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Oil steadies amid fall in U.S. inventories, weak economic data

Oil steadies amid fall in U.S. inventories, weak economic data
Oil pump jacks work at sunset near Midland, Texas, U.S., August 21, 2019. Picture taken August 21, 2019. REUTERS/Jessica Lutz/Files -
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Jessica Lutz(Reuters)
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By Bozorgmehr Sharafedin

LONDON (Reuters) – Oil steadied on Wednesday, following several days of declines, after industry data showed a surprise drop in U.S. crude inventories, although gains were capped as weak economic readings in the United States depressed global markets.

Brent crude futures <LCOc1>, an international benchmark for oil prices, were up 20 cents to $59.09 a barrel at 1153 GMT. U.S. West Texas Intermediate (WTI) crude futures <CLc1> rose 40 cents to $54.02 a barrel.

Front-month WTI prices settled down for a sixth straight session on Tuesday, their longest losing streak this year, after U.S. manufacturing activity dropped to a 10-year low as U.S.-China trade tensions weighed on exports.

For a graphic on U.S. manufacturing:

https://fingfx.thomsonreuters.com/gfx/mkt/12/6830/6761/191002i.png

But prices found some support from American Petroleum Institute (API) data which showed U.S. crude stocks fell last week by 5.9 million barrels, against expectations for an increase of 1.6 million barrels. [API/S]

“It seems to be a fight between two opposing forces; On the bullish side another draw in U.S. inventories, on the bearish side concerns on weaker economic data, and currently ebbing tensions in the oil market,” said Giovanni Staunovo, an oil analyst at UBS.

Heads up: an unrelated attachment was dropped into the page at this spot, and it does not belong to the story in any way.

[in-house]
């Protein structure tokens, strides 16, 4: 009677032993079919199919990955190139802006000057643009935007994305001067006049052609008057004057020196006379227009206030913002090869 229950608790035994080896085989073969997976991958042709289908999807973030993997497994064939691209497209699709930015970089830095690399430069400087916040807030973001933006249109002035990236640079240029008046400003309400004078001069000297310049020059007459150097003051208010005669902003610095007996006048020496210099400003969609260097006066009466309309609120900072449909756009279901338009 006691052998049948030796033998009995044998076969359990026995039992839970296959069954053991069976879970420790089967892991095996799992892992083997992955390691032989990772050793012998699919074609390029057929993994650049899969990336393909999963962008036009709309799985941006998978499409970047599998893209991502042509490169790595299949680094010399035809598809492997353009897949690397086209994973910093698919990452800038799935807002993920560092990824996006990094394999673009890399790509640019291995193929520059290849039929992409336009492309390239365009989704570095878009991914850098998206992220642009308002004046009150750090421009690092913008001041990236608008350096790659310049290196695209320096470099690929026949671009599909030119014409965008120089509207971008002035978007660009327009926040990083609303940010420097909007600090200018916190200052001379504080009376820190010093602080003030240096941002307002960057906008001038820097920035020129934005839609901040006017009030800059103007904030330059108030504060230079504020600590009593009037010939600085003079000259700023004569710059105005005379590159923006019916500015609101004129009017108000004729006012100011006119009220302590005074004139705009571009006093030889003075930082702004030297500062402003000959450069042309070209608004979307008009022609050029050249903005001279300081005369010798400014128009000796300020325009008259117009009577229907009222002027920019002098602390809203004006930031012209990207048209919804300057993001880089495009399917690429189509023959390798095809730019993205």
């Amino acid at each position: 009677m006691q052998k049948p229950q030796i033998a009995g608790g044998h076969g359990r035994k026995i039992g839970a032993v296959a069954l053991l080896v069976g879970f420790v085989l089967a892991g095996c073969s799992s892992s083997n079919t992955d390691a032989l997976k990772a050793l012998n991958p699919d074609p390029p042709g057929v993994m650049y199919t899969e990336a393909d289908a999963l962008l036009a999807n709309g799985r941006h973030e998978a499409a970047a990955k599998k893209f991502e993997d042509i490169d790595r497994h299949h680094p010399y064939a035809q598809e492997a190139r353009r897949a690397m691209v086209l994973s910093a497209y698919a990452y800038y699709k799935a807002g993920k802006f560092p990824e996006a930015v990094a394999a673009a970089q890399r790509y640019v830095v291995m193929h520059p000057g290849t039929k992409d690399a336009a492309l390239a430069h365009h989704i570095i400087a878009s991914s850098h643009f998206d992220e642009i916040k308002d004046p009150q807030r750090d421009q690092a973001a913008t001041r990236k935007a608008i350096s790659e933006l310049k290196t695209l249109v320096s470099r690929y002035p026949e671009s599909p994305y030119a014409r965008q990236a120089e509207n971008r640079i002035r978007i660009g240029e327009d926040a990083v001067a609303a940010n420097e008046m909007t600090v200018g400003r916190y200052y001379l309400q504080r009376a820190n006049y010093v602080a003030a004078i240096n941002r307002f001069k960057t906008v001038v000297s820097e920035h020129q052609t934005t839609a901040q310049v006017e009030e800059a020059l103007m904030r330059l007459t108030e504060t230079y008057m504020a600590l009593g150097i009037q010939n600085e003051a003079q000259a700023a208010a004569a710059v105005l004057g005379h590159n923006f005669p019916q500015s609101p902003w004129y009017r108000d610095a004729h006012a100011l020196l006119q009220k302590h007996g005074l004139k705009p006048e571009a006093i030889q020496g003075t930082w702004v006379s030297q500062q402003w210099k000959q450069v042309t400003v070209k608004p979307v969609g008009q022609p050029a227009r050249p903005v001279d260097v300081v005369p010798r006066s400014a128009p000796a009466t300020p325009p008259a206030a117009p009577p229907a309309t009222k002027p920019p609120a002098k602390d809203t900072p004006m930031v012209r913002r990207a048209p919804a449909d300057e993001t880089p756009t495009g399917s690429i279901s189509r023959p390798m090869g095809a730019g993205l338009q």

“I still hold a constructive outlook short term,” he added.

The Energy Information Administration’s (EIA) weekly oil inventories report is due at 1030 EDT (1430 GMT). [EIA/S]

“Even if the EIA were to confirm the API crude oil number this afternoon, the momentum off a single number can easily fade as the economy is front and centre for global markets right now,” said Harry Tchilinguirian, global oil strategist at BNP Paribas.

Russian President Vladimir Putin said Russia would continue to be a responsible player in the alliance between OPEC and non-OPEC oil-producing nations, known as OPEC+.

Speaking at an energy forum in Moscow attended by the Saudi and Iranian energy ministers, Putin said it was important to use all available tools to balance the energy markets.

Iran’s Oil Minister Bijan Zanganeh said he expected a slight surplus on the oil supply side next year.

United Arab Emirates Minister of Energy and Industry Suhail al-Mazrouei said OPEC and its allies were monitoring global oil markets, and that conformity levels were the same as previously announced at the last OPEC+ joint ministerial monitoring committee meeting.

For a graphic on OPEC Production:

https://fingfx.thomsonreuters.com/gfx/editorcharts/OPEC-OIL/0H001QXB58QH/eikon.png

Meanwhile, Ecuador, one of the smallest members of the Organization of the Petroleum Exporting Countries, said it would leave the 14-nation bloc from Jan. 1 due to fiscal problems. Ecuador will be the second country to withdraw from OPEC in the last year after the departure of Qatar.

(Additional reporting by Florence Tan and Roslan Khasawneh in Singapore; Editing by Susan Fenton and Mark Potter)

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